Cape Town’s finest are genuine contenders for the title and this might be their year, although don’t write off the Sharks, who, after a disappointing year of stumbling at the last hurdle, will be hard to beat at home and have no fear when touring Australasia. Away wins are like gold dust and the Sharks are ably equipped to claim a few scalps abroad.

 After two years of playing fullback for the Sharks, Patrick Lambie will play flyhalf, and if last year’s Bok performances are anything to go by, then the young pivot and Springbok incumbent will be an integral part of a potential championship win. The Sharks will also enjoy having the services of Bismarck du Plessis and Frans Steyn back from injury and French club rugby respectively.  

 The dark horses are definitely the Bulls. An indifferent 2012 season for Morne Steyn might bring out the best in the Bulls and their Springbok discard. Make no mistake, it’s never easy going to Loftus and Steyn’s lethal boot will punish any team. The Bulls pride themselves on squeezing out the life of visiting teams with relentless tactical kicking and a confident Steyn will be their kingpin.

 The Bulls will also enjoy the services of promising speedster, Lionel Mapoe, who joins from the Lions. Francois Hougaard, Pierre Spies, flying winger Bjorn Basson and SA under-20 star Jan Serfontein make up the balance and will provide the Bulls with enough firepower to become serious contenders come the business end of the competition.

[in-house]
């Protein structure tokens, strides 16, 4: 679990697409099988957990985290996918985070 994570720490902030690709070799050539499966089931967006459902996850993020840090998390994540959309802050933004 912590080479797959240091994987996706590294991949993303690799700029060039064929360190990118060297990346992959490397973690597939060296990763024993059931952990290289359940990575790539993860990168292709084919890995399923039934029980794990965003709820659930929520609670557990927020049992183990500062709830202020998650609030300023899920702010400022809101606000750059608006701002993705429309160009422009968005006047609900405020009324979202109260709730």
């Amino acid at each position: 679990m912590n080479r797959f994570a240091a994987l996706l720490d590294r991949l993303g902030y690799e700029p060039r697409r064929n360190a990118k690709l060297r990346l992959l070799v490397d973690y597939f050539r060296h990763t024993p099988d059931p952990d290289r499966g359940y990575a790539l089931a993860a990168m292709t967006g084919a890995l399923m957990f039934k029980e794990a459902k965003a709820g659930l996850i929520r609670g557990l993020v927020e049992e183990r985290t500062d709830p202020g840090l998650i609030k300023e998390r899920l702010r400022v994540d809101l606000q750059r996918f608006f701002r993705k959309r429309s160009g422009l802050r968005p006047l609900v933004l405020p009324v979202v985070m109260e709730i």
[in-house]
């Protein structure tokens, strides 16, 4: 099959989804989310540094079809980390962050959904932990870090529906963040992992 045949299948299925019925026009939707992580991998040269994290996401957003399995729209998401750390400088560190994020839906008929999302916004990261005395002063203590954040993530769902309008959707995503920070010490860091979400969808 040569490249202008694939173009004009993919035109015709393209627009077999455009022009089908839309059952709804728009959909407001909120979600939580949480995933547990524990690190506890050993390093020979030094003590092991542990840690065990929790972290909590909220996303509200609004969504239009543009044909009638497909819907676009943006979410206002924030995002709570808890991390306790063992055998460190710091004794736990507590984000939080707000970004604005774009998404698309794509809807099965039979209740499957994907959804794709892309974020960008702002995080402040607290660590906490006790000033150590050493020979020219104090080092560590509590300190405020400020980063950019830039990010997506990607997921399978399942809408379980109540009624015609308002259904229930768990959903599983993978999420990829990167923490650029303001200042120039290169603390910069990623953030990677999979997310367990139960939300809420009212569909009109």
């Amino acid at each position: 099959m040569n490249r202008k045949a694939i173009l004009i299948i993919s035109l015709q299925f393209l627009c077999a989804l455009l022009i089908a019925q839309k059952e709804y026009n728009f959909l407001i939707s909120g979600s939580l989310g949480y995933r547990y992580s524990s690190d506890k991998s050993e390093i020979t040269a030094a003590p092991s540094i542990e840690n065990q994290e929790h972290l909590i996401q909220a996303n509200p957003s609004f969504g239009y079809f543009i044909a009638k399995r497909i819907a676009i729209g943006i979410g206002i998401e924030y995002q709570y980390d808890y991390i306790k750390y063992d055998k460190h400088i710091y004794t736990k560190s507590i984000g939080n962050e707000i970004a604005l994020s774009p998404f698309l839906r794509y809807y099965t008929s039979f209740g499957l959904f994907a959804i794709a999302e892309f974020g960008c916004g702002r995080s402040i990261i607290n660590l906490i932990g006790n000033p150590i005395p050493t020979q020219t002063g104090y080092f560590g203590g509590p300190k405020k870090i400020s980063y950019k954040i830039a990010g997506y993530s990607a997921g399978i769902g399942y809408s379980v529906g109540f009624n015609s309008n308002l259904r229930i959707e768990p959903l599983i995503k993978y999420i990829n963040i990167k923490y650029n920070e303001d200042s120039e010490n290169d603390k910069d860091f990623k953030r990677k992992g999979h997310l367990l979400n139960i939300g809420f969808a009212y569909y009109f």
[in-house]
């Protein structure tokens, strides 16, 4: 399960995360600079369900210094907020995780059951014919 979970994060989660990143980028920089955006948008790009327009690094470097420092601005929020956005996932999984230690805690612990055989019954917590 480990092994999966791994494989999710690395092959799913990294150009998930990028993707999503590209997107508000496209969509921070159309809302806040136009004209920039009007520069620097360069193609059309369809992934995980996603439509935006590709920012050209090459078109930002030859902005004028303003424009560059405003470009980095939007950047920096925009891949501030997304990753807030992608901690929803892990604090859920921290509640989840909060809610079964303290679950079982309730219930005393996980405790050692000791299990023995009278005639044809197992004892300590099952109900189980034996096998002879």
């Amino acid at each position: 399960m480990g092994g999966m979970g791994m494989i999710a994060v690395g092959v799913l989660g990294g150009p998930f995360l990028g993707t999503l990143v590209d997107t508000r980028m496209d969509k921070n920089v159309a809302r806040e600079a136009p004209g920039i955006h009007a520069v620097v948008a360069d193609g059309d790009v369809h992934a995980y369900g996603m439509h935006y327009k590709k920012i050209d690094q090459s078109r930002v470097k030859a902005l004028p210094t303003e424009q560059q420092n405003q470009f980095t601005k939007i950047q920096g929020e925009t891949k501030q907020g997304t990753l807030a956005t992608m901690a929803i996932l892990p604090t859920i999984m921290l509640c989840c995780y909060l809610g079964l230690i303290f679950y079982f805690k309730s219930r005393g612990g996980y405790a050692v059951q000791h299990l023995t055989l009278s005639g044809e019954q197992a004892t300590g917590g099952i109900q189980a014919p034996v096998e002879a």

The New Zealand conference will be just as tight with all five franchises equally capable of cup success. The Blues have a new coach in legendary All Black winger John Kirwan, and can only get better after last year’s disaster. The Crusaders are always in the mix – although Richie McCaw will be on sabbatical – and have plenty of quality depth within their ranks. The Hurricanes possess some choice All Black regulars but will miss Cory Jane’s searing pace on the wing.  

 Last year’s champions, the Chiefs, say goodbye to Sonny Bill Williams and their Tongan prop Sona Taumalolo who scored nine tries and was joint third on the list of top try scorers for 2012. They’ll struggle, but there’s enough big game experience to see them through to the playoff stage. The Highlanders have acquired the services of Ma’a Nonu and – human tree trunk – Brad Thorn for one more crack at Super 15 rugby. They were much-improved last year and could be a shoo-in for the finals.

 I won’t bore you with the Australian conference – it’s diluted and their inferior pool of players will struggle this year with the British and Irish Lions tour just over three months away. But I’ll stick my head out and call Jake White’s Brumbies to be competitive in the playoffs even though the Lions tour will testAustralia’s resources in terms of depth. The Reds won’t cope without the injured Will Genia – leaving the South African and New Zealand franchises to fight over the three remaining playoff berths.

 Catch the Stormers taking on the champion Chiefs in their first home fixture of the year at Newlands Rugby Stadium on Saturday 2nd March at 5pm.